Peace on earth and goodwill toward men will happen when people put those principles into practice at their own family gatherings. The holiday season often means spending time with relatives, some of whom can be difficult. Long standing problems and ill-will often cause people to dread seeing their extended family at the holidays.
For Serena the problem centers on her mother, whose continual criticisms are very hurtful. When Serena reacts with displeasure, her mother tells her she’s just trying to help. The tension between them is palpable. Serena tries to avoid her mother, but that only seems to intensify her mother’s need to make negative comments.
You’ve probably had a similar experience with a family member who frustrates you. You’ve tried to talk pleasantly to them, and you might have even lost your cool with them if they’ve pushed you past your limit. Neither the nice or nasty approach has worked, has it? It’s amazing how quickly your automatic reaction to that person fires off when their bad behavior begins.
You know that you can’t change or control other people in your family, but you can create an effective reaction that is – excuse the expression – semiautomatic. So how do you find the courage to stand up for yourself when a loved one becomes critical of you? How can you make a dignified response when a person who’s close to you puts you down? What can you do to restrain yourself when you feel the urge to counterattack?
The answer to these questions lies in the very process that produced the problem in the first place. You were conditioned as child to participate in a particular stimulus-response pattern when interacting with family members. Your reactions became automatic during an early stage of development when you had a limited response repertoire and had to conform to your parent’s rules of engagement. Through intense and repeated confrontations with problem people in your youth, you developed fear-based reactions that hijack your brain. To this day, those programs for dealing with your family are driving your interactions.
To effectively cope with difficult family members, you’ll need to change your attitude and your approach toward them. You’ve tried to get those people to stop hurting you. But how successful have you been in your efforts to change that the other person? The good news is that since becoming an adult you’ve very likely learned other coping mechanisms that offer a useful set of skills to bring into play with your family.
For example, you may have had a boss who was a pain in the neck. But you learned to cope with his criticisms more successfully than how you’ve been handling yourself when your mother says something hurtful. You accepted the fact that you didn’t have the power to change your boss, and that you needed to have a functional relationship with that individual. So you adapted and survived the occasional unpleasant encounter. What have you learned about how to do that? What would it look like if you were to apply those lessons to your relationship with your mom?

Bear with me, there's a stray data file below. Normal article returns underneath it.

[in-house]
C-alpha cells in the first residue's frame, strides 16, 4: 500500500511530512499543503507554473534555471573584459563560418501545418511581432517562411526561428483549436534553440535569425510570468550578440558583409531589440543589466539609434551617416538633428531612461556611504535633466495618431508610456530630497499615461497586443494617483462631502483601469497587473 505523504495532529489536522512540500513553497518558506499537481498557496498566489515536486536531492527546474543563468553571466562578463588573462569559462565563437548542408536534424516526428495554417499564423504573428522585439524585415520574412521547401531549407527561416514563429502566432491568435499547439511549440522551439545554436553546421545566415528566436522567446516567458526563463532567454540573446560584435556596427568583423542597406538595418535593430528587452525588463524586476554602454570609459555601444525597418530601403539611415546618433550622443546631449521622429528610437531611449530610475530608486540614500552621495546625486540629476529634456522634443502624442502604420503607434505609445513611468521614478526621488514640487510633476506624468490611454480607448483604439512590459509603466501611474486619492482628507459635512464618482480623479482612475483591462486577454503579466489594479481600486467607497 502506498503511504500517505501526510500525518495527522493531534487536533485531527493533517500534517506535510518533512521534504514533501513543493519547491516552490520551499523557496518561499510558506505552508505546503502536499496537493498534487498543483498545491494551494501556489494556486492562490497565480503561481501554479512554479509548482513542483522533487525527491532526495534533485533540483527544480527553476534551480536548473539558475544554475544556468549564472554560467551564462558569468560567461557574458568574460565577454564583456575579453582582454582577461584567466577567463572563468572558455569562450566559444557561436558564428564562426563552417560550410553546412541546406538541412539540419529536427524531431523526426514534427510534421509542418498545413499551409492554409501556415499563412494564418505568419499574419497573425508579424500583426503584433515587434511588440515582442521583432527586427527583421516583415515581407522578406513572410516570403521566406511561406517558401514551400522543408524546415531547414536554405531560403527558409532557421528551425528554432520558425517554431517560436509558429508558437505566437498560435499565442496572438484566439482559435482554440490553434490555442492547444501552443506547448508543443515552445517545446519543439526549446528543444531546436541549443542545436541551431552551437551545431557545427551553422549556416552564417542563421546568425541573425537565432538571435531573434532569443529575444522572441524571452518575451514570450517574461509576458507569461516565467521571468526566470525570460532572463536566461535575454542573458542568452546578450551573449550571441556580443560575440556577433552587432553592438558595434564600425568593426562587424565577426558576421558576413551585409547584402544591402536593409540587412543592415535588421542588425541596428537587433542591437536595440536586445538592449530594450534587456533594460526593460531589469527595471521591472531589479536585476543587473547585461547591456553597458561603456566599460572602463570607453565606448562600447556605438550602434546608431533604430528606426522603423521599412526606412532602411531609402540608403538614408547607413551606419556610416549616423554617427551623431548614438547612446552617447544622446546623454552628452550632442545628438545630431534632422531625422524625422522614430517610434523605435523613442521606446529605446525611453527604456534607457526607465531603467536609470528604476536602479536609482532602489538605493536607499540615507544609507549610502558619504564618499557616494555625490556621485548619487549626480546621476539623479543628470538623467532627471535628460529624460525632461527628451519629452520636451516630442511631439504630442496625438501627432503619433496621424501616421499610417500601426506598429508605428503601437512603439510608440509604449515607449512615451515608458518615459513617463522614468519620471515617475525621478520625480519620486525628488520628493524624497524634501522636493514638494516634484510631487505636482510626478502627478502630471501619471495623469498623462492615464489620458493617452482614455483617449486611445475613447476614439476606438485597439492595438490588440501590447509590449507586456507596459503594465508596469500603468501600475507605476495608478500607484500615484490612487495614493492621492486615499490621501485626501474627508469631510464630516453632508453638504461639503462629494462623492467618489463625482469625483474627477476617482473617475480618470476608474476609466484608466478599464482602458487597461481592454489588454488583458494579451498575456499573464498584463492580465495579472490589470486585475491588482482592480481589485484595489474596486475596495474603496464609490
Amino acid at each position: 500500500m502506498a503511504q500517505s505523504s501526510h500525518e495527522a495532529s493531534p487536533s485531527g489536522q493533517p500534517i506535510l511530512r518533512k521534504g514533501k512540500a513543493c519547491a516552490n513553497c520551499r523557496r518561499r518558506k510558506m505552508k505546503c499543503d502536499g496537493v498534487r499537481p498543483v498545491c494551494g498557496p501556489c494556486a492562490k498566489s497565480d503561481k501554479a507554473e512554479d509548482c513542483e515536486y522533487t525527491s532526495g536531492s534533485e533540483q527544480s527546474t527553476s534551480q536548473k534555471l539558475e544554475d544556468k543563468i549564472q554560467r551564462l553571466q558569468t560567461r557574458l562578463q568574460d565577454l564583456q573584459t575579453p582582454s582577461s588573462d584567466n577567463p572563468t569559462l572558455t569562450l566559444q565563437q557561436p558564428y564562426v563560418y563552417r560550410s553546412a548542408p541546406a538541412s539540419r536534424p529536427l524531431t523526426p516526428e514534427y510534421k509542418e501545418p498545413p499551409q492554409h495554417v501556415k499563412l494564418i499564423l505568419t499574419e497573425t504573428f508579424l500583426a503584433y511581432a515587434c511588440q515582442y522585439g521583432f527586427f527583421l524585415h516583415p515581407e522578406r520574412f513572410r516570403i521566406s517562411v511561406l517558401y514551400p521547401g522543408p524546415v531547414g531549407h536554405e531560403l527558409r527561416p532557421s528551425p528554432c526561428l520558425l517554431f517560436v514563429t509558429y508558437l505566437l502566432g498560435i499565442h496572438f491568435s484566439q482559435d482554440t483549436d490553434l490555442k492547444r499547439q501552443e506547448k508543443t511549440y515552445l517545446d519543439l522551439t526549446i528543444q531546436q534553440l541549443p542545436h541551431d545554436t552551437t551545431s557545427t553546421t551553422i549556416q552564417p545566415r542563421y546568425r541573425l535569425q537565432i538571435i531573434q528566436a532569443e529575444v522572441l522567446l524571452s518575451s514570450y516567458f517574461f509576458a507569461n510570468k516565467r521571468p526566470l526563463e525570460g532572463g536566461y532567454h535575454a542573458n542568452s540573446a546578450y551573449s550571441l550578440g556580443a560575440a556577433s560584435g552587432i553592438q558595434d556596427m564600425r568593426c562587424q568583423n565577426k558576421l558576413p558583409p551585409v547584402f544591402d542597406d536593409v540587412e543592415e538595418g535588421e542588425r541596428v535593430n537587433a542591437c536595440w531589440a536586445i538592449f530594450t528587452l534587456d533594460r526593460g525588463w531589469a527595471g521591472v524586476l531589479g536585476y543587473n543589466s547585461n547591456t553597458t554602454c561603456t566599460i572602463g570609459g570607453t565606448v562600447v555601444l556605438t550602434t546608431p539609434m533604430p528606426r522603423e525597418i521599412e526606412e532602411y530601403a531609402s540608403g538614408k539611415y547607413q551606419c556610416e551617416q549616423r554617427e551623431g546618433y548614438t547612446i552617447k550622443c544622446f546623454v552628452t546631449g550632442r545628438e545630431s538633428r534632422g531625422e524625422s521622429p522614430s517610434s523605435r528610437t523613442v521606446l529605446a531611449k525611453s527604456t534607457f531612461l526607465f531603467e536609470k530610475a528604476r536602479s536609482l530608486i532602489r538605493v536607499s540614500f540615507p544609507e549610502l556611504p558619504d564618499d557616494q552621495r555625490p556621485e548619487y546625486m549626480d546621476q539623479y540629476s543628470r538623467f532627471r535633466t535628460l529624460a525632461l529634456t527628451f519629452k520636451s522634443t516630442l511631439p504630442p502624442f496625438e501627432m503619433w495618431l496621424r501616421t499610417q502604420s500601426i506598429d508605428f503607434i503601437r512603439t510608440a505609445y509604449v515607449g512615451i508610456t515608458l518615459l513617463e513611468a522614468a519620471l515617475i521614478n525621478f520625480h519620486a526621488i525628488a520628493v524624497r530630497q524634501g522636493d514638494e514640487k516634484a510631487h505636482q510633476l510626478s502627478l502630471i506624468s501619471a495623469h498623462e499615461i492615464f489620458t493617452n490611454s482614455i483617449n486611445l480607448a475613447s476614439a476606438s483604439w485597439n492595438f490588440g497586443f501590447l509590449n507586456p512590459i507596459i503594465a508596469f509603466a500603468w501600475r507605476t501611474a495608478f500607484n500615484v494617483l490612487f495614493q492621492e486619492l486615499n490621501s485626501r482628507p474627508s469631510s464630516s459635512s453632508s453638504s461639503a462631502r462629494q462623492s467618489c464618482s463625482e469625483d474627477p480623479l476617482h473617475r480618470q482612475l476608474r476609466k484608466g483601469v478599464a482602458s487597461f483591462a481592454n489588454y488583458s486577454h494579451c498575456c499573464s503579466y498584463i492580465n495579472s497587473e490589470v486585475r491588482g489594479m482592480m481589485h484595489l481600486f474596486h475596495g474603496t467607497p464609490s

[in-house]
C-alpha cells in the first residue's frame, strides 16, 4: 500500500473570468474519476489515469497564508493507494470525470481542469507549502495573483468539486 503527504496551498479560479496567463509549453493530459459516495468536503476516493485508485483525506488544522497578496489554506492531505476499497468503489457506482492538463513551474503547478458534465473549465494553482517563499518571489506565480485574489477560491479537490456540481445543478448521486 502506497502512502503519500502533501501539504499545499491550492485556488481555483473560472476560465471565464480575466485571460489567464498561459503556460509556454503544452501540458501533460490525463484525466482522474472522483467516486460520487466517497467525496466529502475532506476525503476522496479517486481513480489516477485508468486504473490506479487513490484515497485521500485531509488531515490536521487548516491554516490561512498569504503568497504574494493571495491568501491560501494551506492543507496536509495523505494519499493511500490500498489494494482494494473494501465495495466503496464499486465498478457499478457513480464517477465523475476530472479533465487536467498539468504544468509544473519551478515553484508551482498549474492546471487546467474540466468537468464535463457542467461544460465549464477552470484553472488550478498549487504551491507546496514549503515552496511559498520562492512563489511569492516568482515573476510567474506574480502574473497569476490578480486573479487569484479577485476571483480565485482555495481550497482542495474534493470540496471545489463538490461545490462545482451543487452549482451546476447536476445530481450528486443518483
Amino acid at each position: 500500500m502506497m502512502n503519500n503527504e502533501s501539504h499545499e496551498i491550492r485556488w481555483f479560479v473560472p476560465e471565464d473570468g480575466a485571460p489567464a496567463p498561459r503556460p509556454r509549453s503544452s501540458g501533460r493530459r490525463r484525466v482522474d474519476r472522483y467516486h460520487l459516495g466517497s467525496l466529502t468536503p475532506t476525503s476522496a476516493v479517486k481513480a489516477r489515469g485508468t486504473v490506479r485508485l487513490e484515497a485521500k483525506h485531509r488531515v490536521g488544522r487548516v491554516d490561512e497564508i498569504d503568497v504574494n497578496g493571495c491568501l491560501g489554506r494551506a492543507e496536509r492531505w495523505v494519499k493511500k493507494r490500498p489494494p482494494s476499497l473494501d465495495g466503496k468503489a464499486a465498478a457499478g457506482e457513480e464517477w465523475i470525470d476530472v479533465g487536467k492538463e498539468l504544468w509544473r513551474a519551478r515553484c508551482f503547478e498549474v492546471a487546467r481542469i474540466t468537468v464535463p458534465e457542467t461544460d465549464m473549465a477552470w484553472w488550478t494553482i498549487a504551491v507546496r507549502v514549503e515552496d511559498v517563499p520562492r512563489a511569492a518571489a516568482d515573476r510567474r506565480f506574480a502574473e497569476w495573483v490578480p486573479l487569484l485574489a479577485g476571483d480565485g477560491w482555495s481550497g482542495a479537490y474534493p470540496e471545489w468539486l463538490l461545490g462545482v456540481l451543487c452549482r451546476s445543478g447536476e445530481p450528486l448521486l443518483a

You’ve developed adult coping mechanisms that allow you to deal with difficult people reasonably well. Being criticized is still hurtful, but you know that you have new choices about how to handle such comments. There’ve been times in which you interacted with an infuriating person and refused to give them the negative response they were expecting. You’ve stayed positive and took away their power to control you with their critical comments. You can transfer that learning to your family by focusing on creating a positive outcome in your personal life as well.
Imagine switching to a positive topic when someone in your family starts becoming negative. Even if the problem person doesn’t respond favorably to you, another family member will. In fact, you’d be wise to recruit the ahead of time: “If Uncle Harry starts talking politics, help me change the topic.” As other people begin to resonate with your positive energy, the family member who is acting badly will have to decide whether to remain negative and disconnected or change their approach and join in the good times.
You can make the choice to apply your adult responses to the difficult people in your family. Practice ahead of time by imagining yourself generating positive conversations. Consider expressing gratitude to a loved one or appreciating something about them. Someone else might stay negative, but how will you feel?
Peace and goodwill are gifts you give yourself.